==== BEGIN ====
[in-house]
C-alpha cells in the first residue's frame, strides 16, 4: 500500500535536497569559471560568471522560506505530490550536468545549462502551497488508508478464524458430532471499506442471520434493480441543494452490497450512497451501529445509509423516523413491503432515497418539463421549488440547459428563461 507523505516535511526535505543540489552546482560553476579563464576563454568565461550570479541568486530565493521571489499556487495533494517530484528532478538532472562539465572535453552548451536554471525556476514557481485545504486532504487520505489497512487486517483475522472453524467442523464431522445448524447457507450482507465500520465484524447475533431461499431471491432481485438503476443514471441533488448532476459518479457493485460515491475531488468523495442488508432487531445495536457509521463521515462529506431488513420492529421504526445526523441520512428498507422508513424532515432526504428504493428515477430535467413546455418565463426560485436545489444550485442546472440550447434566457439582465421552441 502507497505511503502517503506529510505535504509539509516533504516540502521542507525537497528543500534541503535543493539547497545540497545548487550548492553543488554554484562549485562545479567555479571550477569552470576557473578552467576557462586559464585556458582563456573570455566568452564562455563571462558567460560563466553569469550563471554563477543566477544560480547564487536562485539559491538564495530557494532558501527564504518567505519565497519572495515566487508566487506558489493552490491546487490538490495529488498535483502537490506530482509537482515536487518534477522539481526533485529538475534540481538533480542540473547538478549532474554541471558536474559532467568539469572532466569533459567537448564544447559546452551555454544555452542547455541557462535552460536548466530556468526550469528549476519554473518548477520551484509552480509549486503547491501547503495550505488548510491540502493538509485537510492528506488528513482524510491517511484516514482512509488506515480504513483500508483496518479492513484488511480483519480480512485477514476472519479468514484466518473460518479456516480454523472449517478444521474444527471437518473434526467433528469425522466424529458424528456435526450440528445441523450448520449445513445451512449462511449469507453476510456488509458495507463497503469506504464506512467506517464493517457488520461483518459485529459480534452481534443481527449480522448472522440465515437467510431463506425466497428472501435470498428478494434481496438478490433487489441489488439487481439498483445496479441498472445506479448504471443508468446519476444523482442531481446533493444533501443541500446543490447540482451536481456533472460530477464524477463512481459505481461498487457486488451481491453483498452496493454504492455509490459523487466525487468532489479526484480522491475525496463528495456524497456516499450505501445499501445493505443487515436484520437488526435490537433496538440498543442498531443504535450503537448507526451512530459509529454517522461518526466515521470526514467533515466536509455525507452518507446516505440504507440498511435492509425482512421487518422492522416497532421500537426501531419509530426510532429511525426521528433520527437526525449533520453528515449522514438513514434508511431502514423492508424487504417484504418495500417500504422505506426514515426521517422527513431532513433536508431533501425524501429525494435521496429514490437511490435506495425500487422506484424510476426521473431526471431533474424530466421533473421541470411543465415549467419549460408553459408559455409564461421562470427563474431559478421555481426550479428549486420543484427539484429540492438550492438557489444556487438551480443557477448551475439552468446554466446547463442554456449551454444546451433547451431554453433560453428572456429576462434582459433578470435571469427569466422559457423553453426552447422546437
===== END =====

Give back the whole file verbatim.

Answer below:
[in-house]
C-alpha cells in the first residue's frame, strides 16, 4: 500500500535536497569559471560568471522560506505530490550536468545549462502551497488508508478464524458430532471499506442471520434493480441543494452490497450512497451501529445509509423516523413491503432515497418539463421549488440547459428563461 507523505516535511526535505543540489552546482560553476579563464576563454568565461550570479541568486530565493521571489499556487495533494517530484528532478538532472562539465572535453552548451536554471525556476514557481485545504486532504487520505489497512487486517483475522472453524467442523464431522445448524447457507450482507465500520465484524447475533431461499431471491432481485438503476443514471441533488448532476459518479457493485460515491475531488468523495442488508432487531445495536457509521463521515462529506431488513420492529421504526445526523441520512428498507422508513424532515432526504428504493428515477430535467413546455418565463426560485436545489444550485442546472440550447434566457439582465421552441 502507497505511503502517503506529510505535504509539509516533504516540502521542507525537497528543500534541503535543493539547497545540497545548487550548492553543488554554484562549485562545479567555479571550477569552470576557473578552467576557462586559464585556458582563456573570455566568452564562455563571462558567460560563466553569469550563471554563477543566477544560480547564487536562485539559491538564495530557494532558501527564504518567505519565497519572495515566487508566487506558489493552490491546487490538490495529488498535483502537490506530482509537482515536487518534477522539481526533485529538475534540481538533480542540473547538478549532474554541471558536474559532467568539469572532466569533459567537448564544447559546452551555454544555452542547455541557462535552460536548466530556468526550469528549476519554473518548477520551484509552480509549486503547491501547503495550505488548510491540502493538509485537510492528506488528513482524510491517511484516514482512509488506515480504513483500508483496518479492513484488511480483519480480512485477514476472519479468514484466518473460518479456516480454523472449517478444521474444527471437518473434526467433528469425522466424529458424528456435526450440528445441523450448520449445513445451512449462511449469507453476510456488509458495507463497503469506504464506512467506517464493517457488520461483518459485529459480534452481534443481527449480522448472522440465515437467510431463506425466497428472501435470498428478494434481496438478490433487489441489488439487481439498483445496479441498472445506479448504471443508468446519476444523482442531481446533493444533501443541500446543490447540482451536481456533472460530477464524477463512481459505481461498487457486488451481491453483498452496493454504492455509490459523487466525487468532489479526484480522491475525496463528495456524497456516499450505501445499501445493505443487515436484520437488526435490537433496538440498543442498531443504535450503537448507526451512530459509529454517522461518526466515521470526514467533515466536509455525507452518507446516505440504507440498511435492509425482512421487518422492522416497532421500537426501531419509530426510532429511525426521528433520527437526525449533520453528515449522514438513514434508511431502514423492508424487504417484504418495500417500504422505506426514515426521517422527513431532513433536508431533501425524501429525494435521496429514490437511490435506495425500487422506484424510476426521473431526471431533474424530466421533473421541470411543465415549467419549460408553459408559455409564461421562470427563474431559478421555481426550479428549486420543484427539484429540492438550492438557489444556487438551480443557477448551475439552468446554466446547463442554456449551454444546451433547451431554453433560453428572456429576462434582459433578470435571469427569466422559457423553453426552447422546437